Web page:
We’ve become good at fending off threats. We started with sticks and rocks. Then we made arrows and spears. Then we rudimentary firearms, and then graduated to machine guns and tanks. We made sophisticated cannons and then intercontinental ballistic missiles.

And now a handful of countries posses the ultimate weapons– ones that will destroy virtually all of humanity and all life if we ever use them.

Most of us have no reason to fear the predators of the night, but we still live in fear. Fear drives us into madness at times, for deep down in that massive brain of ours, there is still a terrified ape that knows that a leopard could be lurking somewhere.  Our hope is that the rational parts of that brain temper the scared simian.

Right now, I see us in madness. The frightened ape mindset has taken over enough of the polity in my country to allow an absolute madman to take over. He lies to everyone, promising the moon, the sun, and the stars, but what is worse is he lies to himself..

He was elected in part to drive out the “bad dudes” as he calls them. These “bad dudes” become “bad hombres” when talking about Latinos, but they mean much the same. He speaks of the foreigner, who either wants to engage in violent jihad against Americans or steal someone’s job. Or maybe sell drugs.

He ran as a crow who sees a lot of owls. The Muslims were an owl. The Latinos another owl. The media was an owl.  Foreigners in general were owls.

And now that he’s been in power just these few weeks, I think there is an owl, and that’s the president!

We need to be good crows and start cawing away.

We need to say boldly that there is an owl, and we’re not about to be taken in the night.

We must remember that as crows we can act together to stand up to an owl.

He is not our gray dragon in the night, but with his hand on the button, that gray dragon could become a mushroom cloud.

Our constitutional system, hewed from the green wood of England and transported and modified on this system, could be threatened by a man who sees the rule of law as an encumbrance to his obvious genius and popular appeal.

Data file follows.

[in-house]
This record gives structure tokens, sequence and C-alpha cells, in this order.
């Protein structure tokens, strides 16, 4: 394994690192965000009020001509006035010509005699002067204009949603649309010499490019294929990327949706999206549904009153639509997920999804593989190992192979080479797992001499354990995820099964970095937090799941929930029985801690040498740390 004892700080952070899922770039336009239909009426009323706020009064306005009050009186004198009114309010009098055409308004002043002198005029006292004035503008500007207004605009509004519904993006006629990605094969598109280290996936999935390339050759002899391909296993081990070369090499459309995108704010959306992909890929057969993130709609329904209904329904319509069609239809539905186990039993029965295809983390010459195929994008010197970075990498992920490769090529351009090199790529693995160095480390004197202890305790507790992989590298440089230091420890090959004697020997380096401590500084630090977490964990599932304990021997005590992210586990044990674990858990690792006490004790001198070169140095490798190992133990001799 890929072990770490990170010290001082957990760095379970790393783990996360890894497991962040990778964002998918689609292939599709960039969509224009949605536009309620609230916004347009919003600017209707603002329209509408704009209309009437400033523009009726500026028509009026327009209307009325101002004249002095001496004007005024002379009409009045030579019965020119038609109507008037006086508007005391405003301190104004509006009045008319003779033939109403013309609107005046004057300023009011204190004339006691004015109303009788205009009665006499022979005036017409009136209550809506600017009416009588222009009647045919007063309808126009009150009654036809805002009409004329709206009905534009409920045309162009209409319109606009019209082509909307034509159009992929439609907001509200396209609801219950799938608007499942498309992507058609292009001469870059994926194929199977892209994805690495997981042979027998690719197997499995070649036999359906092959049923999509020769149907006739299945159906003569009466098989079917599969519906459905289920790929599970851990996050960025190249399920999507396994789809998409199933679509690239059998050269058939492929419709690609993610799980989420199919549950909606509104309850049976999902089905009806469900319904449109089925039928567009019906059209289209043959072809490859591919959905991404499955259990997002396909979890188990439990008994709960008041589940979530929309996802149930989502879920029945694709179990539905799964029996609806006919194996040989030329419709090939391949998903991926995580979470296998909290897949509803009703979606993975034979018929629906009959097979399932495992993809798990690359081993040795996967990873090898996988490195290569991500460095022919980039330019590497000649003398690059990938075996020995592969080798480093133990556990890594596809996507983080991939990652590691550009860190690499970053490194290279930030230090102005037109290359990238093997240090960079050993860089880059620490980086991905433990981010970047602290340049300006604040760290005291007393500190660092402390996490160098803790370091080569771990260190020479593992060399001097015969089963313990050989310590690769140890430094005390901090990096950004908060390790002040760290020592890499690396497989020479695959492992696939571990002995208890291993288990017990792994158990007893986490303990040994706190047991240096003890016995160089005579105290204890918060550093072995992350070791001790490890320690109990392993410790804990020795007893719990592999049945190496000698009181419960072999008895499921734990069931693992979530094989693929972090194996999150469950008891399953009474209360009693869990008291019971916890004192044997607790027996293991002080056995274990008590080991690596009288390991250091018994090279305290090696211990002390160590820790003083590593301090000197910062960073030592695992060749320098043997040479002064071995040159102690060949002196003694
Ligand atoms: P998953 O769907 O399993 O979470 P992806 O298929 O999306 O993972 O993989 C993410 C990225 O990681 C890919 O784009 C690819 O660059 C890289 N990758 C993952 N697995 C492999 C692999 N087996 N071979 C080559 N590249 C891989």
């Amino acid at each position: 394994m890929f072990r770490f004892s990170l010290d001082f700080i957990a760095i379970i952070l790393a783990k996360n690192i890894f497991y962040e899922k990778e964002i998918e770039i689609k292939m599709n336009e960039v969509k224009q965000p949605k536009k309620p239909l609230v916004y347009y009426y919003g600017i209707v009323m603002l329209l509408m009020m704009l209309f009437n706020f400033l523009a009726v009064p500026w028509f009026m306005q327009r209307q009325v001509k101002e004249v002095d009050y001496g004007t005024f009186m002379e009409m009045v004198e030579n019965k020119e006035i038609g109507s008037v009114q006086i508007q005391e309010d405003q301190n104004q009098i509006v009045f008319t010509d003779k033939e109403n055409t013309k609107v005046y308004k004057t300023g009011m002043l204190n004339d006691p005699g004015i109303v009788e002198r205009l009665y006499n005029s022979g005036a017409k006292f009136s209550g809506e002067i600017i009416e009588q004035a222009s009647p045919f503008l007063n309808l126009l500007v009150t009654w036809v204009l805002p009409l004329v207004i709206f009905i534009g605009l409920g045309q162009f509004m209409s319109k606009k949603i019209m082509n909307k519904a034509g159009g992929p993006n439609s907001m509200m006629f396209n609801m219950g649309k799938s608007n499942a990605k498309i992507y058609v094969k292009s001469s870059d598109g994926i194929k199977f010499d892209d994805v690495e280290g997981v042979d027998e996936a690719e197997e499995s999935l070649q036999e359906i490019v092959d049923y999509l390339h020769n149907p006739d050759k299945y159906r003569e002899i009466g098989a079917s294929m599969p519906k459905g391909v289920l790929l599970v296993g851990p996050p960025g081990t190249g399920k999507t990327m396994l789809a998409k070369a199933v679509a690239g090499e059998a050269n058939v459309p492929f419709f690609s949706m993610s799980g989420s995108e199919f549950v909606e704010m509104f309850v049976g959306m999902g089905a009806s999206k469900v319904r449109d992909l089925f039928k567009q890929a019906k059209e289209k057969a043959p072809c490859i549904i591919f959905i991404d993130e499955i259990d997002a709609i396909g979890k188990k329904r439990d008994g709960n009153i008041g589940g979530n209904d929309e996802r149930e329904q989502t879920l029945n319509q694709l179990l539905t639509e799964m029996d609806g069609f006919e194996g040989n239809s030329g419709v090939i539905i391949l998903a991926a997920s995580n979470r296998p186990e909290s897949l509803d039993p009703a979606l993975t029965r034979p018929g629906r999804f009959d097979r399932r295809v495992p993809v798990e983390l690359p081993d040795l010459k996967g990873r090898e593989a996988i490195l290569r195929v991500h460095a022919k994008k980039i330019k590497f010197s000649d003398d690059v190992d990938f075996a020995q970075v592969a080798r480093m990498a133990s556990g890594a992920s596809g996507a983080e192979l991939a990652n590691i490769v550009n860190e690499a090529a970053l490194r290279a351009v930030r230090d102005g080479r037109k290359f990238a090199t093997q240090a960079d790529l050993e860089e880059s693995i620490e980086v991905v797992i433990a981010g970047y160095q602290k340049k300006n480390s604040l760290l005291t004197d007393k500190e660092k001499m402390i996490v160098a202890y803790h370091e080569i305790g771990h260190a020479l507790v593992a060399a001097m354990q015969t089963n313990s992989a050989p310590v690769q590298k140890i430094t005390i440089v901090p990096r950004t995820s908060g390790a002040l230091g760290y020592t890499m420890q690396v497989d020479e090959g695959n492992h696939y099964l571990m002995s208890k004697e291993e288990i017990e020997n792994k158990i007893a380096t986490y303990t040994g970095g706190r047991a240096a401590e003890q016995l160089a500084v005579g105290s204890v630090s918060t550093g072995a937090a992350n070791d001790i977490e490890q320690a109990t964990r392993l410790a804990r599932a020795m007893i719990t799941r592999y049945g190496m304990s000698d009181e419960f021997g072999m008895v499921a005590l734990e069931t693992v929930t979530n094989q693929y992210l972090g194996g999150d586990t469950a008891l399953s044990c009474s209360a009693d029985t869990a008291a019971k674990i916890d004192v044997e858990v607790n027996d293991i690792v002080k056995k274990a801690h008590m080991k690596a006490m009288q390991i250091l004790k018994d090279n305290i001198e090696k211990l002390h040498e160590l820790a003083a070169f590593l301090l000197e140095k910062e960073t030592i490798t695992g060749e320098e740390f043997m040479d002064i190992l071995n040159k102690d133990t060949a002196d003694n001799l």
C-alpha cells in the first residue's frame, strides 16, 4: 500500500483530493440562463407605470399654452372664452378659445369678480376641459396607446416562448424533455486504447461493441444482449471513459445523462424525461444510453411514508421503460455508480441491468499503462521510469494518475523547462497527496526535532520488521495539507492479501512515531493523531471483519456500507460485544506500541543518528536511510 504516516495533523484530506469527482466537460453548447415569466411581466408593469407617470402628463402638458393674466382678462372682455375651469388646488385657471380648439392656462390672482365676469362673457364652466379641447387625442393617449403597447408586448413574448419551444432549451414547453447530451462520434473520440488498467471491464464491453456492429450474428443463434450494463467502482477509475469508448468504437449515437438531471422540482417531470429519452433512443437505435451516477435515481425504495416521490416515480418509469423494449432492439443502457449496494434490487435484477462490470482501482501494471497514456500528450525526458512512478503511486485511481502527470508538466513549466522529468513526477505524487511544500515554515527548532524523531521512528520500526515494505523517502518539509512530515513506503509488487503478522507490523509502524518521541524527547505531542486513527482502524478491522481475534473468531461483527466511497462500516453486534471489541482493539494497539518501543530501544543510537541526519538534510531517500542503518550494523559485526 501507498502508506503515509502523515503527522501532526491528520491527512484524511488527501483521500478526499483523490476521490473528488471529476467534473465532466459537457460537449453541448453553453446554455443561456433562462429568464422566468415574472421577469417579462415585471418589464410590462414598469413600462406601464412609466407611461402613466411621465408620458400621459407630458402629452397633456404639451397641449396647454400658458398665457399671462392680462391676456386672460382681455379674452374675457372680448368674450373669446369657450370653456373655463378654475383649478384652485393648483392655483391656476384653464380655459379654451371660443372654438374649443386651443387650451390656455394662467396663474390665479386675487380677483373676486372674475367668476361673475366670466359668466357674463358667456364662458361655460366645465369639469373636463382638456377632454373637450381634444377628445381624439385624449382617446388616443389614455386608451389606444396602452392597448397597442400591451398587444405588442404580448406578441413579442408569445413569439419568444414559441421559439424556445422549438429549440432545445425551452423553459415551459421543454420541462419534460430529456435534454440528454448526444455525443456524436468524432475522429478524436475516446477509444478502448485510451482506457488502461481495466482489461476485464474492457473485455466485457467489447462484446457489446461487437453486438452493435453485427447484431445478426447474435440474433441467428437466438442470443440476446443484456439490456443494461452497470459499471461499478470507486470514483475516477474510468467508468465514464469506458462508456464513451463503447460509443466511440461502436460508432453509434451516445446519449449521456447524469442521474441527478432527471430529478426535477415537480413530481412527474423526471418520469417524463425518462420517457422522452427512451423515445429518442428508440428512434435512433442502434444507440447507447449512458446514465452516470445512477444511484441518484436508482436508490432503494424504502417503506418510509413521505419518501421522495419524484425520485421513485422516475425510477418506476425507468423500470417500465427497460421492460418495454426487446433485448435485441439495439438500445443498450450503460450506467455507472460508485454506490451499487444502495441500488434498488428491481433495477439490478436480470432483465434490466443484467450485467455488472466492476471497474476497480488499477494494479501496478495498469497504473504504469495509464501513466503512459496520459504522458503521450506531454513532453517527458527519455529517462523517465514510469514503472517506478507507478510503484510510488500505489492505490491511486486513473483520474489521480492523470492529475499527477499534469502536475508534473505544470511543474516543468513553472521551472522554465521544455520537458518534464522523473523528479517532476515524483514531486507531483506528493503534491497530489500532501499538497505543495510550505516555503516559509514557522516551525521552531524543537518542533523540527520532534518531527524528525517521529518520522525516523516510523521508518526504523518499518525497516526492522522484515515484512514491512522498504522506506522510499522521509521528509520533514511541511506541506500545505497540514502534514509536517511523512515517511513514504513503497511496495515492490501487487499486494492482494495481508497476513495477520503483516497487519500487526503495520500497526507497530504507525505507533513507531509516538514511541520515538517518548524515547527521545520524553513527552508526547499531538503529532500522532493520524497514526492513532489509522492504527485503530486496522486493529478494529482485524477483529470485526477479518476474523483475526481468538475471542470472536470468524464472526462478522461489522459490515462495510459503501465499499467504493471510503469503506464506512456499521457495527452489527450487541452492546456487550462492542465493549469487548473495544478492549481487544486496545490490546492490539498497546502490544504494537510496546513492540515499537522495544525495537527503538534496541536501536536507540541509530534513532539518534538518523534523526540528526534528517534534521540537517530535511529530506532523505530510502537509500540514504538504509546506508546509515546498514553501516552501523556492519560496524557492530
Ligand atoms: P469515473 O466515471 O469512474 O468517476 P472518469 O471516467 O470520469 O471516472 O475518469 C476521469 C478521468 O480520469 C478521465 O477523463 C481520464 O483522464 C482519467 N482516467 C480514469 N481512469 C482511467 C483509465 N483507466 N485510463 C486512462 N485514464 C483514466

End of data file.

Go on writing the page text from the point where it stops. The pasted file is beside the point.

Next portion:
The gray dragon of the night could descend upon us in one crazed tantrum or with slight winnowing away of liberal democracy one tweet or executive order at a time.

But we cannot allow the gray dragon to come and take us.

This the crows know, and we must follow their lead.

 

 

 

 

 

 

 

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Source.

I set out some chicken gizzards and hearts for the local carnivorans, and when they didn’t come by, the “carrion birds” had a picnic in the hard November frost.

The title of this post is “Buzzard wars,” and if you are looking for something that looks like a vulture, then I know you’re an American. For some odd reason, we Americans decided to call New World vultures, which are mostly obligate scavengers, “buzzards.”  Almost all other hawks in the genus Buteo are called “buzzards.”

It is certainly true that there are no Old World vultures native to the British Isles, and it’s also true that New World and Old World vultures aren’t that closely related. (How closely related they are is still a hot debate).

However, I think I would have called the red-tailed hawk “the red-tailed buzzard.” I mean look at them! These birds are known in England, and one would think that the first time they saw a red-tailed hawk, the colonists would realize they are so similar to each other.

It is just another example of how our naming of wildlife on this continent is so screwy.

In this video, you will see a red-shouldered hawk (Buteo lineatus), a red-tailed hawk (Buteo jamaicensis), and several crows compete over some chicken livers.  Crows fear large hawks and often mob them to drive them off. They also compete over carrion, which will happen more and more often now that the turkey vultures have started to move south.

I will warn you that one of these hawks makes a sound that might make you jump a bit. It’s not exactly expected when it happens!

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Two crows got on camera as they ate turkey leftovers, but a gray squirrel got captured too.

You’re gonna have to look hard to see him though.

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Crow in the snow

Such a dismal sight.